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Cooking Deer (Venison) Meat

Like many people, I scour the Internet looking for new recipes to try. One meat I see so poorly treated in recipes in deer or venison.  If some of these recipes are the way many people cook venison, it's no wonder why so many claim to hate deer meat. Venison, cooked properly, is a delicacy, so much so that many restaurants consider it a gourmet food and attach a high-end price tag to a small portion. If you, or someone in your family hunts, you know that venison is simple food - simple to cook and delicious to eat.

Grilling, Pan-Frying or Broiling Steaks

Overcooked venison is tough, chewy and tasteless. Overcooking is the main reason people don't like venison and even many hunter will turn the whole animal in hamburger or sausage. Cooked correctly, venison is a food lover's delight and they will leave the table wanting more.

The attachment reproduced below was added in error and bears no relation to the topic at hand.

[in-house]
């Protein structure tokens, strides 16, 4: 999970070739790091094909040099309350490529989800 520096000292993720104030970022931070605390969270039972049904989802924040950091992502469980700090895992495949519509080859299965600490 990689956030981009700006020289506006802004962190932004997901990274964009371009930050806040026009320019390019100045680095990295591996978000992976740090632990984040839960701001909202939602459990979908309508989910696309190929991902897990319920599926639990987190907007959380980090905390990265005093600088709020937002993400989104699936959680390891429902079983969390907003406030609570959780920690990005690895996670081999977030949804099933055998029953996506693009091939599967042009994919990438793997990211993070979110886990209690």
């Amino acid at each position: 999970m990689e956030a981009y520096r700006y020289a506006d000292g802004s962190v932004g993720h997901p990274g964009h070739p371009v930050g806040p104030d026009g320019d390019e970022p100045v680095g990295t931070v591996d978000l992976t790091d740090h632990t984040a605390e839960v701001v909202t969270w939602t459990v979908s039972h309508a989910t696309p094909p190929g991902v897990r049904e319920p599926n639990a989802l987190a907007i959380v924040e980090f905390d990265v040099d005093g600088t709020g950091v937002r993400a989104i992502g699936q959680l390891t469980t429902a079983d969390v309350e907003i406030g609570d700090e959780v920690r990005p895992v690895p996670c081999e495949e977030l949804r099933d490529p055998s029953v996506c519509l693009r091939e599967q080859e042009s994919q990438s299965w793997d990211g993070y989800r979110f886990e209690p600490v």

The secret to great venison steaks is never cook them past medium rare.  Use a meat thermometer if you must and pull those puppies from the grill, skillet or broiler pan the minute they hit 150 degrees internally.  Because deer meat is so lean, ensure that you have a couple of tablespoons of vegetable oil either brushed on the steaks or in the pan before cooking. Season the steaks however you wish, our favorite is simply freshly ground pepper.


Your slower cooker is your friend when it comes to cooking a venison roast. Again, because the meat is so lean, you will need to add something to keep it from drying out. Our favorite is to wrap the roast in bacon slices. Add about 1 cup of water to the bottom of the cooker. Brown the roast in a skillet and cook all day in the slow cooker, until the meat falls from the bone, if you so desire. Even better would be to pull the roast when it hits between 150 and 160 degrees internally. 

Words to the Wise

Yes, I know there are some areas of the country where the deer are sick with a disease similar to 'mad cow' in cattle. If this is a problem in your area, you shouldn't be hunting for deer anyway. No trophy or meat is worth the safety and health of your family.

Believe me when I tell you that the rarer you cook your venison steak, the more succulent and melt-in-your-mouth that steak will be.